DeAndre Hopkins, Andre Johnson's former pupil, is paying it forward

Former Texans star Andre Johnson, left, on DeAndre Hopkins, right: "Every time I see him, especially on the football field, all we talk about is football. He's always wanting to know things to become better. So our relationship has been great." Troy Taormina/USA Today Sports

HOUSTON -- Watch the Houston Texans' wide receivers in practice and it's easy to see DeAndre Hopkins leading the group.

The Texans' star pass-catcher often goes through the drill first, giving his fellow receivers something to emulate, and then he pays close attention as everyone else goes through it. It's not rare to see Hopkins act as an extra defender, giving the other receivers tips and instructions as if he were a coach.

Texans coach Bill O'Brien said Hopkins "brings juice to practice," noting when he's not out there, "it's a different practice." Hopkins, who signed a five-year, $81 million contract extension a year ago, even jumps in on the scout team from time to time at practice.

Although just 26, Hopkins has the savvy of a grizzled veteran. He is on a Hall of Fame pace entering his sixth NFL season, despite playing with a long list of journeymen quarterbacks before Deshaun Watson was drafted in 2017. Hopkins, over the past four seasons, has totaled 34 touchdown catches while averaging 90 receptions for 1,266 yards.

Though Hopkins has been described as a natural leader by teammates, he had help in his development. Early in his career, another potential Hall of Famer took Hopkins under his wing.

"Andre Johnson did a great job of mentoring me, so it's only right that I do the same for those young guys and help them become whatever they want in the NFL," Hopkins said.

Johnson and Hopkins have developed a friendship since Hopkins was drafted in 2013. Johnson was the No. 1 receiver in Houston then, and they played together for two seasons before Johnson left as a free agent, at which point Hopkins had established himself as Houston's go-to receiver.

Johnson, who was inducted into the Texans' Ring of Honor last season and is the franchise leader in receiving yards and receiving touchdowns after 12 seasons in Houston, still shows up at Texans practices every once in a while. This year, he made an appearance at The Greenbrier resort (White Sulphur Springs, West Virginia) at the beginning of training camp and later in Houston. When he's there, it's usually not too hard to find Hopkins.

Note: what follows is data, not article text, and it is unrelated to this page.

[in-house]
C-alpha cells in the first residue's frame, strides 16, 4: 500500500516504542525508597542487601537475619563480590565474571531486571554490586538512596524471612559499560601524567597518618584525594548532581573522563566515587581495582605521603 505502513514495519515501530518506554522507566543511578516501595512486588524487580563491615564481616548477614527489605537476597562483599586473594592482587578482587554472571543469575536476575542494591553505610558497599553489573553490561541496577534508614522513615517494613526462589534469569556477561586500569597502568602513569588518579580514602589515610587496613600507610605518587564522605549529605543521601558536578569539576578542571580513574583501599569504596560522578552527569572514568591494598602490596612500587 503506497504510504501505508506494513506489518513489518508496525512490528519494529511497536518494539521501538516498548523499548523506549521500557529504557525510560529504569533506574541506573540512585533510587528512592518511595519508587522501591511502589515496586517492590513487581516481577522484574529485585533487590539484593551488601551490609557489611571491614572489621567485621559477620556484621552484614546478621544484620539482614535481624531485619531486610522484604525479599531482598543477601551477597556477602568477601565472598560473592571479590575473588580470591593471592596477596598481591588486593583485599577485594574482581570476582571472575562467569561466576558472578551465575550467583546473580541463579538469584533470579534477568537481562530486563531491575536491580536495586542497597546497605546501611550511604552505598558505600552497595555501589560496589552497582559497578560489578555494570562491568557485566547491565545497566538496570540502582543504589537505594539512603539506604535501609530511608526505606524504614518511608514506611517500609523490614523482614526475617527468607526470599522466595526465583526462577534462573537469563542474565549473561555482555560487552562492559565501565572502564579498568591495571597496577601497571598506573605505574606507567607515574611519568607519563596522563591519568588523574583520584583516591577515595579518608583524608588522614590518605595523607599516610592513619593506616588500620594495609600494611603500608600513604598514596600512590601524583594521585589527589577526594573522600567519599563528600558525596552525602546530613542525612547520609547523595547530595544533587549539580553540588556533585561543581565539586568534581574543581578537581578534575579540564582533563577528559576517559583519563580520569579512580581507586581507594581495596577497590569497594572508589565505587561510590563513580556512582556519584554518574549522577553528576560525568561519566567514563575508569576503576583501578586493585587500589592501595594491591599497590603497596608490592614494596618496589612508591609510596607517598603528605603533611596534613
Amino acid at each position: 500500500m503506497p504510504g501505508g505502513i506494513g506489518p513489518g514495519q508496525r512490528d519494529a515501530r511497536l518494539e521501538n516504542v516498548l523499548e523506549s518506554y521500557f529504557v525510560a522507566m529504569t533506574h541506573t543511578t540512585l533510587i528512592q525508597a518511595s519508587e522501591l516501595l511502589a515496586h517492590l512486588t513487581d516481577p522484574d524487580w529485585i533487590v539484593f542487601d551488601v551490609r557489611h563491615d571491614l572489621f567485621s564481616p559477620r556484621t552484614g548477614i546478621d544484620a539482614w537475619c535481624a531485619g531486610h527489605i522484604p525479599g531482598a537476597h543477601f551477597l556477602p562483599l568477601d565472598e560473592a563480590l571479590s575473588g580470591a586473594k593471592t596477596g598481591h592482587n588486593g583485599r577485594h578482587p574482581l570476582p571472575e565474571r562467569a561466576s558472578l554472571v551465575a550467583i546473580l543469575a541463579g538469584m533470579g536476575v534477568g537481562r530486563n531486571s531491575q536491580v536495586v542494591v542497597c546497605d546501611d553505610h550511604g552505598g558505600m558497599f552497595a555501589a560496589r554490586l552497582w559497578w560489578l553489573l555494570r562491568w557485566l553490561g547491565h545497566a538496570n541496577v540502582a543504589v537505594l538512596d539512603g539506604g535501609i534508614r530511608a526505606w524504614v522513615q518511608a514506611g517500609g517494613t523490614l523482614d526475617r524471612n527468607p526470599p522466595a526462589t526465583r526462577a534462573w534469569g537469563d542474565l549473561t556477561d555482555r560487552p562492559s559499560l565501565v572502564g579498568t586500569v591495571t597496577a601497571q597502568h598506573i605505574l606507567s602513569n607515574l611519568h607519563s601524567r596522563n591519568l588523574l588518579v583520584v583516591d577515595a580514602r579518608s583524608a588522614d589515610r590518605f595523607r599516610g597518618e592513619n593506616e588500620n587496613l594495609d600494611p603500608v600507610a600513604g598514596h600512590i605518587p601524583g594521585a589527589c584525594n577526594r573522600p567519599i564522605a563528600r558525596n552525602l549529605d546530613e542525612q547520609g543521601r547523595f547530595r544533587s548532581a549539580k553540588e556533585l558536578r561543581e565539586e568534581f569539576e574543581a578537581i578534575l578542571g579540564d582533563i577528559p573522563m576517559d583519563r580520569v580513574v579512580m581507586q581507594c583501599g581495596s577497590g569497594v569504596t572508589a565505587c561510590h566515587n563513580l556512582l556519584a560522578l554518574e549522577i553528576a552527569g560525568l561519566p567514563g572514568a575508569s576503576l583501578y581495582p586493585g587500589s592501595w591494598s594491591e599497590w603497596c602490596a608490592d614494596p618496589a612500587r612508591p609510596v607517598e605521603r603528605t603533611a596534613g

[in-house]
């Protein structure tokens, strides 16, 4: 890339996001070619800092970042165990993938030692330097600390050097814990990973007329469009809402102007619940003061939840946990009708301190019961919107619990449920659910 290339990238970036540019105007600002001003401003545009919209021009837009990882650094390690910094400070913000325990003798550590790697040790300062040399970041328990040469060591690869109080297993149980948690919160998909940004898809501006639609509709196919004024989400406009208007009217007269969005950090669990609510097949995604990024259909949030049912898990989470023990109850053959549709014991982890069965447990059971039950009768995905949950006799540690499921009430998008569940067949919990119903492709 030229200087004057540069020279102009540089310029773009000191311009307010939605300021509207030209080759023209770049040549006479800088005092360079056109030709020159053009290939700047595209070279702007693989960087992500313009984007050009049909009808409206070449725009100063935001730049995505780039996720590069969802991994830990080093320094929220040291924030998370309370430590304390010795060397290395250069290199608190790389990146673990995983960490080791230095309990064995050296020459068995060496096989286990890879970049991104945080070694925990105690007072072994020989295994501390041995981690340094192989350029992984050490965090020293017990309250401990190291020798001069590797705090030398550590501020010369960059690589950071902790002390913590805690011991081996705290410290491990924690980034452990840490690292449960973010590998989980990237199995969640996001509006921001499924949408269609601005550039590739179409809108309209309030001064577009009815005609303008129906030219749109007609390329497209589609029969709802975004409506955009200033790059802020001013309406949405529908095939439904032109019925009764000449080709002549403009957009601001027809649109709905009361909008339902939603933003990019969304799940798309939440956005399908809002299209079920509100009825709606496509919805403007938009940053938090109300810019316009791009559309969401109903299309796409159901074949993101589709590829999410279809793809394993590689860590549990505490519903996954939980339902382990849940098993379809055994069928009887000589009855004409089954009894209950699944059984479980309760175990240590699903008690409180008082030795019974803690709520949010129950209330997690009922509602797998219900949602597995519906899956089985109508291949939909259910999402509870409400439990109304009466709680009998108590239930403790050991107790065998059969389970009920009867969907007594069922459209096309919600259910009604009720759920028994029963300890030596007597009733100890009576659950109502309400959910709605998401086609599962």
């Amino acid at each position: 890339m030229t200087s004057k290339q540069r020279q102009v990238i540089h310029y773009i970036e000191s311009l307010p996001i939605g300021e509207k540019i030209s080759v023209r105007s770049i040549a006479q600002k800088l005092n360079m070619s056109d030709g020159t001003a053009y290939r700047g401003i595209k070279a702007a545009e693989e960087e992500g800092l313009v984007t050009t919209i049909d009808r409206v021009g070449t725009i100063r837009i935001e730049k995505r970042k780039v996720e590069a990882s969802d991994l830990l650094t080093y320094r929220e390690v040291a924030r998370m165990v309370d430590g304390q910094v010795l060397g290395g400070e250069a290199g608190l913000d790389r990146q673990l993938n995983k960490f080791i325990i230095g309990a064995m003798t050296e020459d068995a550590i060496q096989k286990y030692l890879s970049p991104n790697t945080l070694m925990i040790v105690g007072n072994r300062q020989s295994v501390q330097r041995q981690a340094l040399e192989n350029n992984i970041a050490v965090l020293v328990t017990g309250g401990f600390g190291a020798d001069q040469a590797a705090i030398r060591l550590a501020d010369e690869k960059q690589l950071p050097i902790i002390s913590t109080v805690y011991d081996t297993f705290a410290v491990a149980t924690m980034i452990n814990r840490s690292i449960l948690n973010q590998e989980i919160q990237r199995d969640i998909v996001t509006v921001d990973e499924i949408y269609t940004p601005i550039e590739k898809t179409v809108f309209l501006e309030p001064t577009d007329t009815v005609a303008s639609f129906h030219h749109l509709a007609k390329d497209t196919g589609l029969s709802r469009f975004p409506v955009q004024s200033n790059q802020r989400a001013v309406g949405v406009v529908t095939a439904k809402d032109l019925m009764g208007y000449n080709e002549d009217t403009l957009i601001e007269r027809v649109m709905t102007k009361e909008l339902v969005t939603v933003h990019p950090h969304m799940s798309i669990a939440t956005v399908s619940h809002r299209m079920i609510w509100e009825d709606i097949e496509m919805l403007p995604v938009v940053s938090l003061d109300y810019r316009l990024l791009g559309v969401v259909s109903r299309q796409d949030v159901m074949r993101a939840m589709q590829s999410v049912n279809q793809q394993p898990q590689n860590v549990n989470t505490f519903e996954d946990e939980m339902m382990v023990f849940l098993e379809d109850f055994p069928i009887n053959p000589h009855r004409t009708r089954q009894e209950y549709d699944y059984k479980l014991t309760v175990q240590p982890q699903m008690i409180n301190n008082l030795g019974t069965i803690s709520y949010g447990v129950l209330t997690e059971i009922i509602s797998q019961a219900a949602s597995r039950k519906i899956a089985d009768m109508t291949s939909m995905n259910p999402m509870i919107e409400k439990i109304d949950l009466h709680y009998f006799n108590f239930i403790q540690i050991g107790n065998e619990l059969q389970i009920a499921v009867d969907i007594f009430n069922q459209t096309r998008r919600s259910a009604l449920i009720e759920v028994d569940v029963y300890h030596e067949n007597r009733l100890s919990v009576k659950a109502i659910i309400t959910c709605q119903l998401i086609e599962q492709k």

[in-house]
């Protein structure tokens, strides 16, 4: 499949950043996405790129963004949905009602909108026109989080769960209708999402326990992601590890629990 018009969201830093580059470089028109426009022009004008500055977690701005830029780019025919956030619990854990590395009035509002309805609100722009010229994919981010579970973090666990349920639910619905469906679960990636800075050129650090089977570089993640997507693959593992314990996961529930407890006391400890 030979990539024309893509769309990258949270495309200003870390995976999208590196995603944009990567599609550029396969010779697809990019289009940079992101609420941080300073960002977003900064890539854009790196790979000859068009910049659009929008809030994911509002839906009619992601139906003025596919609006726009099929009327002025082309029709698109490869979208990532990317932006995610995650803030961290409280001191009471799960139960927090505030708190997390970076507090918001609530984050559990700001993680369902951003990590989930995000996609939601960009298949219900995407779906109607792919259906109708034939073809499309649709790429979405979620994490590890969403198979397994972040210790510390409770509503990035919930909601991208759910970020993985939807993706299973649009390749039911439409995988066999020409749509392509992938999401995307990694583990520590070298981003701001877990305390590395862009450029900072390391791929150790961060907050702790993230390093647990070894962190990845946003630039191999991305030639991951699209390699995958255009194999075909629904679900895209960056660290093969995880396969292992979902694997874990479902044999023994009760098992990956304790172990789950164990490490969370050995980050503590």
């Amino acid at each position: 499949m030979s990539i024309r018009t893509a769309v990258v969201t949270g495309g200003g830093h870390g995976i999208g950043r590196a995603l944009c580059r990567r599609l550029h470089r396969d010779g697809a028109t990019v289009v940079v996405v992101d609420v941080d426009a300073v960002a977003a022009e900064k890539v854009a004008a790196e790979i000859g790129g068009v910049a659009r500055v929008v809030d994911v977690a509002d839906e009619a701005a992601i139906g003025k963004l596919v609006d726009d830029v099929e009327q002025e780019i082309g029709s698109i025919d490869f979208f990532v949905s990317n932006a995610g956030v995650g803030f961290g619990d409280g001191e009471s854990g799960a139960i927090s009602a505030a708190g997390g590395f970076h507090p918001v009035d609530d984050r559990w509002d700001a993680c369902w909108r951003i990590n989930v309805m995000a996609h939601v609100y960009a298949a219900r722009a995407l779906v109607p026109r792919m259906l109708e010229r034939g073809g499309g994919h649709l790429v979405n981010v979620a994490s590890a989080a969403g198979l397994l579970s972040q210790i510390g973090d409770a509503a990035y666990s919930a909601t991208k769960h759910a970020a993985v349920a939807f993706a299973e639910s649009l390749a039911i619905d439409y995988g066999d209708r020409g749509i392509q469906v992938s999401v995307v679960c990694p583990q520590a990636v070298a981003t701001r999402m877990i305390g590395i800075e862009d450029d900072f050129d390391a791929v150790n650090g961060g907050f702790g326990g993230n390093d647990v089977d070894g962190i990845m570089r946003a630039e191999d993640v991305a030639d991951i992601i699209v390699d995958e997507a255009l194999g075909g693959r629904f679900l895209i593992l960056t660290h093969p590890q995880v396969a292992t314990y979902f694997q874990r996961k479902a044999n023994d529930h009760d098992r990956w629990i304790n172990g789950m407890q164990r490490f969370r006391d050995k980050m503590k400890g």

During an early-August practice, Hopkins was working on a release drill and Johnson was watching nearby. After the drill, Hopkins asked Johnson what he thought.

"He walked over to me and was like, 'Did I do that right?,'" Johnson said with a smile. "I was like, 'You were just working a release drill.'

"Every time I see him, especially on the football field, all we talk about is football. He's always wanting to know things to become better. So our relationship has been great."

Hopkins said Johnson is someone he's looked up to since he's been in the NFL and still does to this day. The 2017 All-Pro selection said he appreciates that Johnson is always willing to let him pick his brain and is honest about what he's seeing on the field.

"It's always just me asking, trying to get better in my craft," Hopkins said. "He sees something I need to work on, and he's one guy that's always going to be honest with me. If I'm short on a route or if I can do something -- a lot of people will tell me good job, but he's the one guy that will be like, 'Nah, you need to do this,' or, 'You can do this better.'

"So just having that honest advice in somebody that wants to see me better than him, you can't beat it."

Hopkins has tried to take that mindset when helping the other receivers. The group includes Will Fuller V, Braxton Miller, Quan Bray and rookies Keke Coutee, Vyncint Smith and Jester Weah. Only Bruce Ellington and Sammie Coates Jr. are older than Hopkins.

Fuller described Hopkins as "the most competitive guy I know," and that shows on the field: "It doesn't matter what we're doing -- he always wants to win."

Though he's competitive on the field -- "and very vocal," according to Coutee -- Hopkins' success through his first six seasons makes it easy for him to be a guy the whole team looks up to.

"Hop has just been himself," Watson said. "He's just been able to help the younger guys, study the game, study the offense, be able to encourage them, motivate them to go out there and make plays and just be the All-Pro he is.

"Everyone looks up to him. He doesn't have to say too much to be able to lead. Everyone just watches his lead, watches his steps and follows."

Though Hopkins has had Johnson to look up to since he got into the league, Fuller feels he has that same relationship with perhaps another future Hall of Fame receiver as well.

"We've been with each other since I got here, and [Hopkins has] been putting up outstanding numbers each and every year, [and] it doesn't matter who the quarterback is," Fuller said. "It's easy to look up to him, because you know how great he is, and I can learn something from him every day."